In Russia, the Ambassador has been recalled due to allegations of sexual harassment and multiple rape of a Sierra Leone resident by one of his step sons. The issue has festered for months under his watchful eyes, whilst he desperately endeavoured at his best to cover it up. This we have learnt resulted in the Ambassador in question being declared Persona Non Grata (PNG) by the Russian Government again with humiliating effect to our country, its people and the image of our budding democracy.

In Brussels, the Ambassador has become a fist fight champion after insulting and hitting one of his Staff and in addition he hardly represents the nation at important Conferences for example the 2009 Assembly of State Parties at the Hague. Despite several efforts to persuade him to attend, he incessantly refused to do so under the guise of lack of funds. His absence and the fact that the seats designated to our nation’s delegation remained empty throughout the deliberations did not augur well with our international partners who thought that because of the laudable role Sierra Leone has played in international criminal justice issues we should have been represented as was always the case during the erstwhile SLPP administration.

In Monrovia, Liberia, the female Envoy is equally violent and unruly. The reverend envoy is fast becoming a tyrant outside the precincts of the church, bullying and brutalizing everybody on her way again to the chagrin of our desperate people. This behavior was also replicated by the Deputy Ambassador in Guinea who allegedly also had a violent encounter with one of the Mission’s Secretaries.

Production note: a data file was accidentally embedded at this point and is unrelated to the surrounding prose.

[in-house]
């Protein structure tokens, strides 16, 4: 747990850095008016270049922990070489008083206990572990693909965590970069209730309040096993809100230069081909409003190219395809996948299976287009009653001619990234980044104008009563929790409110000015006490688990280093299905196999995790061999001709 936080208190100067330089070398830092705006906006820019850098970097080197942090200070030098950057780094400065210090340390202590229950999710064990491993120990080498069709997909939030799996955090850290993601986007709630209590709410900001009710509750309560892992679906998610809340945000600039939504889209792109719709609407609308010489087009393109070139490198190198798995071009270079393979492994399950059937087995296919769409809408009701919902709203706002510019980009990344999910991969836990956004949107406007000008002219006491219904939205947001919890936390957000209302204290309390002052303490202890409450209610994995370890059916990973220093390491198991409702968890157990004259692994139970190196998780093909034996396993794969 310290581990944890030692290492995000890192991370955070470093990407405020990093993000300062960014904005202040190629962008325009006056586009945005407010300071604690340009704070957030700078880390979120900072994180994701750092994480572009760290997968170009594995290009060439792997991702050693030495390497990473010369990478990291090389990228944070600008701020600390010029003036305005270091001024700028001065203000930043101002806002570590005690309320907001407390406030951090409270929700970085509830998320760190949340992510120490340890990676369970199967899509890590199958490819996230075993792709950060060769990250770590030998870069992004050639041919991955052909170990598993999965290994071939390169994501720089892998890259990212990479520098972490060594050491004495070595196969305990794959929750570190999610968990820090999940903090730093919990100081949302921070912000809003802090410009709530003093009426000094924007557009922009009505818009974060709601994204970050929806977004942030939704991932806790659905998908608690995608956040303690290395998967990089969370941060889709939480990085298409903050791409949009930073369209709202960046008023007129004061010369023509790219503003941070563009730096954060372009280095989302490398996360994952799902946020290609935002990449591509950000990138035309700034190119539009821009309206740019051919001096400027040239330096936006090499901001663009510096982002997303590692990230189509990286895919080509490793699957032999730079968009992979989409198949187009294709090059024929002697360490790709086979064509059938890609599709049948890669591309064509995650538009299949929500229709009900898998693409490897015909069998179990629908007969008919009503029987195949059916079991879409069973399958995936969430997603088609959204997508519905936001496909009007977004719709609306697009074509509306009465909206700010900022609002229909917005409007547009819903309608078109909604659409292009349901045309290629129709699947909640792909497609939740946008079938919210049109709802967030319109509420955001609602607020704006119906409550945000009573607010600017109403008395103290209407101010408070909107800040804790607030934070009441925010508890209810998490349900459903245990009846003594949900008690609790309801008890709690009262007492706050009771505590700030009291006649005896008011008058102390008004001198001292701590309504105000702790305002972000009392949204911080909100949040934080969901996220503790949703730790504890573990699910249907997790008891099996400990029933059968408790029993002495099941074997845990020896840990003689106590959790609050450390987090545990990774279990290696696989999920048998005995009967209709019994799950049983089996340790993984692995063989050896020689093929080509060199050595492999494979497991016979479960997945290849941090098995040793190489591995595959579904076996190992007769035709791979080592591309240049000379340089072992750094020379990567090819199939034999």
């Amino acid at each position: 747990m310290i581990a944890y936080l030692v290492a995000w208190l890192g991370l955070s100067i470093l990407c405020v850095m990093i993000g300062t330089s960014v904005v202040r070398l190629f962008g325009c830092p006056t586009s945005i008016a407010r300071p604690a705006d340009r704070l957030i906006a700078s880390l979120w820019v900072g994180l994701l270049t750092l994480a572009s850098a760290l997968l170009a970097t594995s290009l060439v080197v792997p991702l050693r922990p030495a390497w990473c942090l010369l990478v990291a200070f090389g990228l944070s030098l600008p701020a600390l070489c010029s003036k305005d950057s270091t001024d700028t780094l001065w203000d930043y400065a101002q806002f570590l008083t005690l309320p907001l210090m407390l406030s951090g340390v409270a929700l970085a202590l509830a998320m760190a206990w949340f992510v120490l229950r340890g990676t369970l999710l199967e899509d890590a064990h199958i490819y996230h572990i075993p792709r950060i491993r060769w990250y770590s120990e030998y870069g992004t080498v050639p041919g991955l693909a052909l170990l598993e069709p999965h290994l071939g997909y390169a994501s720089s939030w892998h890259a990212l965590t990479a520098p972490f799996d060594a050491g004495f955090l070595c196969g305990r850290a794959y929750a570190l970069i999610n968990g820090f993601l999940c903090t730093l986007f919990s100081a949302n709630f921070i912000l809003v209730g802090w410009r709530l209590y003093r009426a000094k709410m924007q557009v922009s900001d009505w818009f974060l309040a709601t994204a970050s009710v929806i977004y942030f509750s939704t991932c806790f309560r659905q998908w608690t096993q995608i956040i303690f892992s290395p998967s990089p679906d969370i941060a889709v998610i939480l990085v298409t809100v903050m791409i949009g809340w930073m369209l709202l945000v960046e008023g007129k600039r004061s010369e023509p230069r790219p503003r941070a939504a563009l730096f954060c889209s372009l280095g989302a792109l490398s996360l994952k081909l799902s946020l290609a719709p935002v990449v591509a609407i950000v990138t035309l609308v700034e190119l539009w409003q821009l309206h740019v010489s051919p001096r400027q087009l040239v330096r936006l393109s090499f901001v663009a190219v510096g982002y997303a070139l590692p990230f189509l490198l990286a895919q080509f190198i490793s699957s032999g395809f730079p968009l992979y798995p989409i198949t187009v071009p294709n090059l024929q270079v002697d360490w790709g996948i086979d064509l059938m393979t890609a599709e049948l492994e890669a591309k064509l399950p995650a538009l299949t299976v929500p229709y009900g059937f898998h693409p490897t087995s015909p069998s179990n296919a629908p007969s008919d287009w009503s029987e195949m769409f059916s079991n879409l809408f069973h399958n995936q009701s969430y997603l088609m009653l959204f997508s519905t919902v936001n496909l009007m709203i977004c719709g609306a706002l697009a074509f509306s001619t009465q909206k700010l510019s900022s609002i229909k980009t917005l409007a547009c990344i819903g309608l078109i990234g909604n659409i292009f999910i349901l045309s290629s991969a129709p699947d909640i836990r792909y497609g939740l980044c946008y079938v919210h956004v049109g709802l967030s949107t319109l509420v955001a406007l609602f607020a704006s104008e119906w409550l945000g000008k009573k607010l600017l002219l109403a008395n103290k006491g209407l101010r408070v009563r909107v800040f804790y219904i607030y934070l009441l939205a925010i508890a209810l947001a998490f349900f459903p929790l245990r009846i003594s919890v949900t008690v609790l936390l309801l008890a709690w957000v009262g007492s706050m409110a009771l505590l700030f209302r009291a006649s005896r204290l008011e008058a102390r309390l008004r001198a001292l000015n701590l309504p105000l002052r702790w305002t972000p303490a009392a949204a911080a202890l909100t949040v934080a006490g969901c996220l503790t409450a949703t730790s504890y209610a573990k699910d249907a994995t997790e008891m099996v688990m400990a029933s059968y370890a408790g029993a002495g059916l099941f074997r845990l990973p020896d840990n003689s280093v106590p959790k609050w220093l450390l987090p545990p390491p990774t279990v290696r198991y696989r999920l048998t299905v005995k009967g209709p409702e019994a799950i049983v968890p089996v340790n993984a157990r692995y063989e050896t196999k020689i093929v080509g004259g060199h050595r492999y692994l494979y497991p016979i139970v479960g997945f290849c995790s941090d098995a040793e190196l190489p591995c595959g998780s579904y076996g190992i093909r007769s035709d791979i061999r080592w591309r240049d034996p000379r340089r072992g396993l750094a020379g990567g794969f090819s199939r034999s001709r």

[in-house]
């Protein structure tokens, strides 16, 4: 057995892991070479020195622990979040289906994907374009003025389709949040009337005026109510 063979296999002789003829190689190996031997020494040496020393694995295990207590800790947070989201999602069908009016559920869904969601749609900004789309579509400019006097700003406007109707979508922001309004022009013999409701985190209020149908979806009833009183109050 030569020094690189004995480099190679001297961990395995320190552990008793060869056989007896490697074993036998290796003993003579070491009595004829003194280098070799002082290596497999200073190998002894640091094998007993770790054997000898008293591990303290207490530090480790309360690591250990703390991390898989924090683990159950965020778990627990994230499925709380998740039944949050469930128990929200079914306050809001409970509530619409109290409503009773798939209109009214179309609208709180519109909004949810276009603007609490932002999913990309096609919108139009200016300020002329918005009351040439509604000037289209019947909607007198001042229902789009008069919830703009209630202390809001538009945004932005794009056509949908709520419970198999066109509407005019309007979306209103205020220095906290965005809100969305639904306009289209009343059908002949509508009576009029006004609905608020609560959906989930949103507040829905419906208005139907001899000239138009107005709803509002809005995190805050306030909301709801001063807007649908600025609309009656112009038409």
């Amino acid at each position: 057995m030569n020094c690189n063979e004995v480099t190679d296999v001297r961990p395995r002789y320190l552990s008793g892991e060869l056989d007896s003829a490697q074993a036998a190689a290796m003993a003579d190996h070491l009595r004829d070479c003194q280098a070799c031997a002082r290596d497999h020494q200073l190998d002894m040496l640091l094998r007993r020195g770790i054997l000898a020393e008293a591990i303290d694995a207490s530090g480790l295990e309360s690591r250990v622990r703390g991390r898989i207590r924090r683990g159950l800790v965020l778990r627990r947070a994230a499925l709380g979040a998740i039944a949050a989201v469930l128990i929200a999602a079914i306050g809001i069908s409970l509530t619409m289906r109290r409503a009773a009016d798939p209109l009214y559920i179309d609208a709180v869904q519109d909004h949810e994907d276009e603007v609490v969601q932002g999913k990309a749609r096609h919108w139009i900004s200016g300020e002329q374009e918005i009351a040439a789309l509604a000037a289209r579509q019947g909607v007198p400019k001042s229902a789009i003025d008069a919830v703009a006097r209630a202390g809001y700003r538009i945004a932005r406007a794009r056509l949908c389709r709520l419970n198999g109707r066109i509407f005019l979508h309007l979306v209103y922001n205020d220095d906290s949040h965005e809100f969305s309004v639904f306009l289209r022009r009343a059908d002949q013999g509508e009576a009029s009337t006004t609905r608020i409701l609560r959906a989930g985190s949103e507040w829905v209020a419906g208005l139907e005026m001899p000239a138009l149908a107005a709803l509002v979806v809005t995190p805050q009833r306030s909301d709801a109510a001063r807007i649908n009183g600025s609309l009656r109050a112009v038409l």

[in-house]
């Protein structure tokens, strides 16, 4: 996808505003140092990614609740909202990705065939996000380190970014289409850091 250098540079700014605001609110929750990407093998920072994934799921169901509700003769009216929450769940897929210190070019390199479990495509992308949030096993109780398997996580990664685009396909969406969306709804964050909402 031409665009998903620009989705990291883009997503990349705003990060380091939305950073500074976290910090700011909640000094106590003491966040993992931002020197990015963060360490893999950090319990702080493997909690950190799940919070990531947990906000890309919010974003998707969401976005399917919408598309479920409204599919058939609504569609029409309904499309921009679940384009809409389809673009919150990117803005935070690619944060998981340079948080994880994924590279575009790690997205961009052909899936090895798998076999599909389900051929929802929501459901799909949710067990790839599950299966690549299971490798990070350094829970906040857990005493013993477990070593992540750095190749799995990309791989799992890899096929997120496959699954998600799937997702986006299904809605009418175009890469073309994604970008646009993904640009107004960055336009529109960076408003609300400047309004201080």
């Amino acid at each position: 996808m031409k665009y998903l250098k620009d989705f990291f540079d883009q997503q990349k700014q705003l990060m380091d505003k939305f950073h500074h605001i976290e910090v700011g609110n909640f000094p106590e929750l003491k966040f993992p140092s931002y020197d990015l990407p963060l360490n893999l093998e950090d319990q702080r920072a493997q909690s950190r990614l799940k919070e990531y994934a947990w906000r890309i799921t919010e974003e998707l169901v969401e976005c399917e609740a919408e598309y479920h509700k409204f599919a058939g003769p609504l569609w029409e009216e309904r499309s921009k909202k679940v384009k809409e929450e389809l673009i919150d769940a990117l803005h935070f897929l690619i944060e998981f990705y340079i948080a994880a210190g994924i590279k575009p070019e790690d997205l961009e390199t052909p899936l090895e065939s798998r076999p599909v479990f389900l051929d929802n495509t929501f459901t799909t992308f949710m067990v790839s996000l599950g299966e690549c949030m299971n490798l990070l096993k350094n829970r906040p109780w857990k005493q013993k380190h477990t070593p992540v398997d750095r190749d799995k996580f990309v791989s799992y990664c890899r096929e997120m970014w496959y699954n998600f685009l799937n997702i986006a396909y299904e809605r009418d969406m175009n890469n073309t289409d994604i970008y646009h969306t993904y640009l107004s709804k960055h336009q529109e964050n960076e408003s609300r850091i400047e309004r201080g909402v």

The conduct of the country’s envoys is a cause for concern since they impact directly on the image of our country abroad. Violence, immorality and corruption are the complete antithesis of diplomatic behavior. The current behavior of our diplomats abroad is an indictment on the Presidents judgment of character. His Excellency’s inability to earlier detect the traits of character displayed by our diplomats before assigning them abroad is symptomatic of the Presidents inability to properly assess the state of our nation, his inability to diagnose problems in various sectors and his continued parochial approach to addressing critical national issues.

In this regard, we demand a comprehensive review by Parliament of the diplomatic appointments they had earlier approved for the President and future approvals must be thoroughly vetted, now that it is apparent that most of those previous appointments endorsed by them have proved not to have been well thought out.

2. FREE HEALTH CARE FOR LACTATING MOTHERS, PREGNANT WOMEN AND CHILDREN UNDER FIVE YEARS OLD

As at 2000, less than 300 health facilities out of the 730 pre-war facilities nationwide were functional. By 2007, the SLPP administration had rehabilitated and provided staff for about 1,000 Peripheral Health Units (PHUs). All district and tertiary hospitals (Connaught and PCMH) were rehabilitated.